UPDATE 6/22/2017 2.10pm EST: Goop have released a statement to clarify the informality of their endorsements.
"As we have always explained, advice and recommendations included on goop are not formal endorsements and the opinions expressed by the experts and companies we profile do not necessarily represent the views of goop. Our content is meant to highlight unique products and offerings, find open-minded alternatives, and encourage conversation. We constantly strive to improve our site for our readers, and are continuing to improve our processes for evaluating the products and companies featured. Based on the statement from NASA, we've gone back to the company to inquire about the claim and removed the claim from our site until we get additional verification."
It wasn't that long ago when we associated Gwenyth Paltrow with her stellar filmography, eccentric children's names and a very amicable split from Coldplay frontman Chris Martin, but now that's all changed. The name "Gwenyth Paltrow" is now synonymous with Goop and Goop alone, her lifestyle blog/online shop/wellness conference (?) that just won't stop putting it's jade egg in it's mouth.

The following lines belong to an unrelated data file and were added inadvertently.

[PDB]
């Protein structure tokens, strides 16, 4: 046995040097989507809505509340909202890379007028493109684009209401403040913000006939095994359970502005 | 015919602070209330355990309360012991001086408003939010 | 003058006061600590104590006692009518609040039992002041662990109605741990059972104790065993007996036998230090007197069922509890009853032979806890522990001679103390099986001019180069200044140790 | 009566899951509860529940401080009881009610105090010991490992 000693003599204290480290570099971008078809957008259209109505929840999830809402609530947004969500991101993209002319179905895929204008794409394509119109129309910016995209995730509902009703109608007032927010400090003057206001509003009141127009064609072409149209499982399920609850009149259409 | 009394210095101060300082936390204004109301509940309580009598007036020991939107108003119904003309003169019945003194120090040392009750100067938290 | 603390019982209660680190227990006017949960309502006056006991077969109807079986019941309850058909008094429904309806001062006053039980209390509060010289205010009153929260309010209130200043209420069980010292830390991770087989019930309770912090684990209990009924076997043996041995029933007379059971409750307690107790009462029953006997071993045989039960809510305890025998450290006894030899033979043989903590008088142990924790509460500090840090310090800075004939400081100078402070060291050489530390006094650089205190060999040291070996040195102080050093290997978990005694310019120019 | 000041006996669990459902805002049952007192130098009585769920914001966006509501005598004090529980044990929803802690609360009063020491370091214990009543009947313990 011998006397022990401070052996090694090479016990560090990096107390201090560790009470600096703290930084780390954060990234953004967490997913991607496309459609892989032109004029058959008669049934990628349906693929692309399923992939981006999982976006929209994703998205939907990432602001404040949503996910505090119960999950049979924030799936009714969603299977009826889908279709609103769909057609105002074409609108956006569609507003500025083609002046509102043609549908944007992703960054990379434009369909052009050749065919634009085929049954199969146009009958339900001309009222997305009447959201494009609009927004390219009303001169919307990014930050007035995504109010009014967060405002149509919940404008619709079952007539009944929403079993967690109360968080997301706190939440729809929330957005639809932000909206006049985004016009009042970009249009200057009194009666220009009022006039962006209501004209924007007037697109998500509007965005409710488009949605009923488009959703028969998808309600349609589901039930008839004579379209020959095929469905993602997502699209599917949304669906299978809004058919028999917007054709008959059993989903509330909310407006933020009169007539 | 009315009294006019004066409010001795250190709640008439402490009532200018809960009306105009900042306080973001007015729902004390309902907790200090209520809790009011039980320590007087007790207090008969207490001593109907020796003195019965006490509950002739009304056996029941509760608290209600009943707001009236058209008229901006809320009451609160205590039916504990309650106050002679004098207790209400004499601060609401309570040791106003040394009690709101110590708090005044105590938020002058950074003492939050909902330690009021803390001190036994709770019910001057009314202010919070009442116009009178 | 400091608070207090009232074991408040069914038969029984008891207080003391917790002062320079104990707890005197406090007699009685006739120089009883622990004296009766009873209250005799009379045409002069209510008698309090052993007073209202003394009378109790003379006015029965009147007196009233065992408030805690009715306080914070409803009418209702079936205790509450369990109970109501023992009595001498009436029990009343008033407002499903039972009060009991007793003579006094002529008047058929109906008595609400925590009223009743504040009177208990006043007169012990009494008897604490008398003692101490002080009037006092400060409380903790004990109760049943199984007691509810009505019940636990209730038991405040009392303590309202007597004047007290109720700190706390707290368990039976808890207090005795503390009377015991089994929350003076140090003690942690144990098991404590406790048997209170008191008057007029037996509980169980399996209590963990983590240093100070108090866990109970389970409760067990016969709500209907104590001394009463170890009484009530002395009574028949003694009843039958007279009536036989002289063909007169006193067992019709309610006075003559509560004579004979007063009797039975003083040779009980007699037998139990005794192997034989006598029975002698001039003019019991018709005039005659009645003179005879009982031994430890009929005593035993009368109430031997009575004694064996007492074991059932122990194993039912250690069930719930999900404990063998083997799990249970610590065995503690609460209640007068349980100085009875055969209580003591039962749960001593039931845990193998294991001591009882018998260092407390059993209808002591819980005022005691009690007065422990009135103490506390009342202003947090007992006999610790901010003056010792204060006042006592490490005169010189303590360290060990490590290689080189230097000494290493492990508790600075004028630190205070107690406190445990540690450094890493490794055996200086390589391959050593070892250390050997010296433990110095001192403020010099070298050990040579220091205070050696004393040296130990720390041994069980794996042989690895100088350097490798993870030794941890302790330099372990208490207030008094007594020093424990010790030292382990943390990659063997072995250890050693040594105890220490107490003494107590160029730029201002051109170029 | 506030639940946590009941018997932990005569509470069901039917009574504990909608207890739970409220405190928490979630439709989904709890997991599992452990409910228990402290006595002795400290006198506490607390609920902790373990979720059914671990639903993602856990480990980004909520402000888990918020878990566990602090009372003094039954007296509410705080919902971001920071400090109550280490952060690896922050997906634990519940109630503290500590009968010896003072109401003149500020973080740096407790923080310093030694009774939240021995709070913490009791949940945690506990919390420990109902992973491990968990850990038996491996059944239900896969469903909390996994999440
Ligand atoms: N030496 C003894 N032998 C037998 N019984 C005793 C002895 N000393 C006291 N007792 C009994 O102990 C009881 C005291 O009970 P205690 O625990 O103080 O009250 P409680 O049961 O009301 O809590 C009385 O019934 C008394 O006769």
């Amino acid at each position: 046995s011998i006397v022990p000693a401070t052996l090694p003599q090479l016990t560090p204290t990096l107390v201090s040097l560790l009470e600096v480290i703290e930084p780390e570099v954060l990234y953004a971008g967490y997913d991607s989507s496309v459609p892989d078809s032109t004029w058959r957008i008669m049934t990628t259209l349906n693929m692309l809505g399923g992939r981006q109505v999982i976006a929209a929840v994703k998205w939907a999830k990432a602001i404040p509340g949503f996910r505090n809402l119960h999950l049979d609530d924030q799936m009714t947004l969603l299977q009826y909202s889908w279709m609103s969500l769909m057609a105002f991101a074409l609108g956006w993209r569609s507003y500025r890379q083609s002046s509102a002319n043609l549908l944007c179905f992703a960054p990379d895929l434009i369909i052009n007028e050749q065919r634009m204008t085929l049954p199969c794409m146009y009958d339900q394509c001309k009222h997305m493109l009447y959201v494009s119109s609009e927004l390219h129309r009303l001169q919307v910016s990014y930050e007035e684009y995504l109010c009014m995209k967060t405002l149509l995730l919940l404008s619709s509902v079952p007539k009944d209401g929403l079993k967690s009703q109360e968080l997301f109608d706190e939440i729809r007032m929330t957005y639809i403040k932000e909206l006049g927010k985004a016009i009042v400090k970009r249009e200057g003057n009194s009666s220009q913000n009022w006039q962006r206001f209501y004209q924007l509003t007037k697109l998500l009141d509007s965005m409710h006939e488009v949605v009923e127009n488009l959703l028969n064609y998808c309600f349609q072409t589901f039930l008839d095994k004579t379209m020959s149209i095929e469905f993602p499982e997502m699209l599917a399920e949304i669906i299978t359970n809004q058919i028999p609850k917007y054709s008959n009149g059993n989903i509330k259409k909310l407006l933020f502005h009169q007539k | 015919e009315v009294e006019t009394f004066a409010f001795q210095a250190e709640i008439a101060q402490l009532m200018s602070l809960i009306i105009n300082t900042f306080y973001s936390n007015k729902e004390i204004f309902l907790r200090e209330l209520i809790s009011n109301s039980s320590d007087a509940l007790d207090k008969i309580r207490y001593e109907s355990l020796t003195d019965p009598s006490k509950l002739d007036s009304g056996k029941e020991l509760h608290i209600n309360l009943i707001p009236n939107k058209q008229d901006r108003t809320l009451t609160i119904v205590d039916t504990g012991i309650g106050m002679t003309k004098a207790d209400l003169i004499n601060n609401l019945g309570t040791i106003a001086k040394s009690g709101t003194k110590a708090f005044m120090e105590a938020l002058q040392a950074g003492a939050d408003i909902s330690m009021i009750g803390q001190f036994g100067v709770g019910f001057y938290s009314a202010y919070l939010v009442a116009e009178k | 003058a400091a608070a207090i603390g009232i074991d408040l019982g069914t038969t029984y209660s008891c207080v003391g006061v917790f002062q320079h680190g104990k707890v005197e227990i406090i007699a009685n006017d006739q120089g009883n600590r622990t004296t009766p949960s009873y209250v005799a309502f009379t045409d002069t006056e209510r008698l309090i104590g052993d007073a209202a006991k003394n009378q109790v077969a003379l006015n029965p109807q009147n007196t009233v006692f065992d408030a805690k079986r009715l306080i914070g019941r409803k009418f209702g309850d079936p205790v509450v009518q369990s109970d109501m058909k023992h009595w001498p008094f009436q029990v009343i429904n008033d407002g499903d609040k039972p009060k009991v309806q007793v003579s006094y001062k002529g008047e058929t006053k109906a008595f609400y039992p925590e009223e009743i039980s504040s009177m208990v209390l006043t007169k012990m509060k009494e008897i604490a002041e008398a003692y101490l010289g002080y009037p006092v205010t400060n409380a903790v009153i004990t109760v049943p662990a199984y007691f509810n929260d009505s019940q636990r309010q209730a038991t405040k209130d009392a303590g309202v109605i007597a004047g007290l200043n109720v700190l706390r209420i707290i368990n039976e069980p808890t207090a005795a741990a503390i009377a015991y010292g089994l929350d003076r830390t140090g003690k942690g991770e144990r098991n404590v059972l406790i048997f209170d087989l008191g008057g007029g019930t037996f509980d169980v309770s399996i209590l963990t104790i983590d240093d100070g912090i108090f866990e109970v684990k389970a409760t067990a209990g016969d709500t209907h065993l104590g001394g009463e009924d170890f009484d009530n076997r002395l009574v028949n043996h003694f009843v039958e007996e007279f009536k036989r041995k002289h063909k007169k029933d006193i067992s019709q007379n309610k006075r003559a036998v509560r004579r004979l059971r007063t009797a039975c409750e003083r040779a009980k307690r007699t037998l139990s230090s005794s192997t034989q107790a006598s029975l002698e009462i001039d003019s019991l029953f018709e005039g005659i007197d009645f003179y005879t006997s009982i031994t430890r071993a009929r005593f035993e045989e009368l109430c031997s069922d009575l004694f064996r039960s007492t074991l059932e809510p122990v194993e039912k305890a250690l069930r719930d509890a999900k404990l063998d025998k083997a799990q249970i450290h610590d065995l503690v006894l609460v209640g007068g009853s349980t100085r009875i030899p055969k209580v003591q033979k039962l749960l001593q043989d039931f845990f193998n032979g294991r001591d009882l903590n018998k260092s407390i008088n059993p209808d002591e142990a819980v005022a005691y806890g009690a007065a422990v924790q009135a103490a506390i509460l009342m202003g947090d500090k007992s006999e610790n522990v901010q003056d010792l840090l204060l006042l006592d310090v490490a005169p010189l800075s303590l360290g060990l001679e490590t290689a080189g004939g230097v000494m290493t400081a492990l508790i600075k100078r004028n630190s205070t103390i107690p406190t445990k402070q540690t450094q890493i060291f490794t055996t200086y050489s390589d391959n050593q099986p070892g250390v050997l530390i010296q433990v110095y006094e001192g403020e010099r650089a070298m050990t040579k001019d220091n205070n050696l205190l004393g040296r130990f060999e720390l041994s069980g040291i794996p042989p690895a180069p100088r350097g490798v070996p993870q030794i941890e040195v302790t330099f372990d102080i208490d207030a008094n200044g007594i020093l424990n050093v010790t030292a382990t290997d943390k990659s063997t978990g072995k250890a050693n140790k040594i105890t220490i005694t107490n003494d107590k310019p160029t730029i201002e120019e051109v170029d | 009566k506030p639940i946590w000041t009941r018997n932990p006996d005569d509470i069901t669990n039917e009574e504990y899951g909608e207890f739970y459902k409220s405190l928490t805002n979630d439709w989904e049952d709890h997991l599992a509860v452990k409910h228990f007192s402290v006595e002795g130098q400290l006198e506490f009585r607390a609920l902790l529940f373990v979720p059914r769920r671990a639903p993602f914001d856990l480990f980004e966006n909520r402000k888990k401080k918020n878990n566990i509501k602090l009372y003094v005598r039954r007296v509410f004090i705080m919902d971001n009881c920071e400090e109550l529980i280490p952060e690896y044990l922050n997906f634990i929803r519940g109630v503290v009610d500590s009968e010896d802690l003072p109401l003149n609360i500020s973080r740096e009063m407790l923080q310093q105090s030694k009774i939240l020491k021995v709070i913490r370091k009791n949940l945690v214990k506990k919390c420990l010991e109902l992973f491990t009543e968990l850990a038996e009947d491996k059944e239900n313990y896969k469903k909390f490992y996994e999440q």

Goop's pseudoscience – which even Gwen has admitted she doesn't really get – has addressed everything from good anal to keeping vaginas taut (and spiritual) and is now an international joke. The company, however, appears unfazed by criticism and continues to push what the skeptics among us might consider "ridiculous". The latest venture? "Bio-Frequency Healing" Stickers.
The product is literally just a sticker which you place on your body to "rebalance the energy frequency" and is reportedly made of "NASA space suit material." A pack of 24 will cost you $120 dollars.
"Human bodies operate at an ideal energetic frequency, but everyday stresses and anxiety can throw off our internal balance, depleting our energy reserves and weakening our immune systems," Goop writes. "Body Vibes stickers (made with the same conductive carbon material NASA uses to line space suits so they can monitor an astronaut's vitals during wear) come pre-programmed to an ideal frequency, allowing them to target imbalances."
NASA has come back swinging, telling Gizmodo they "do not have any conductive carbon material lining the spacesuits," which are in fact mostly made up of synthetic polymers and spandex.
"Wow," Mark Shelhamer, former chief scientist at NASA's human research division said. "What a load of BS this is."
"Not only is the whole premise like snake oil, the logic doesn't even hold up," he said. "If they promote healing, why do they leave marks on the skin when they are removed?"
Questions, questions that need answers. C'mon Gweyn.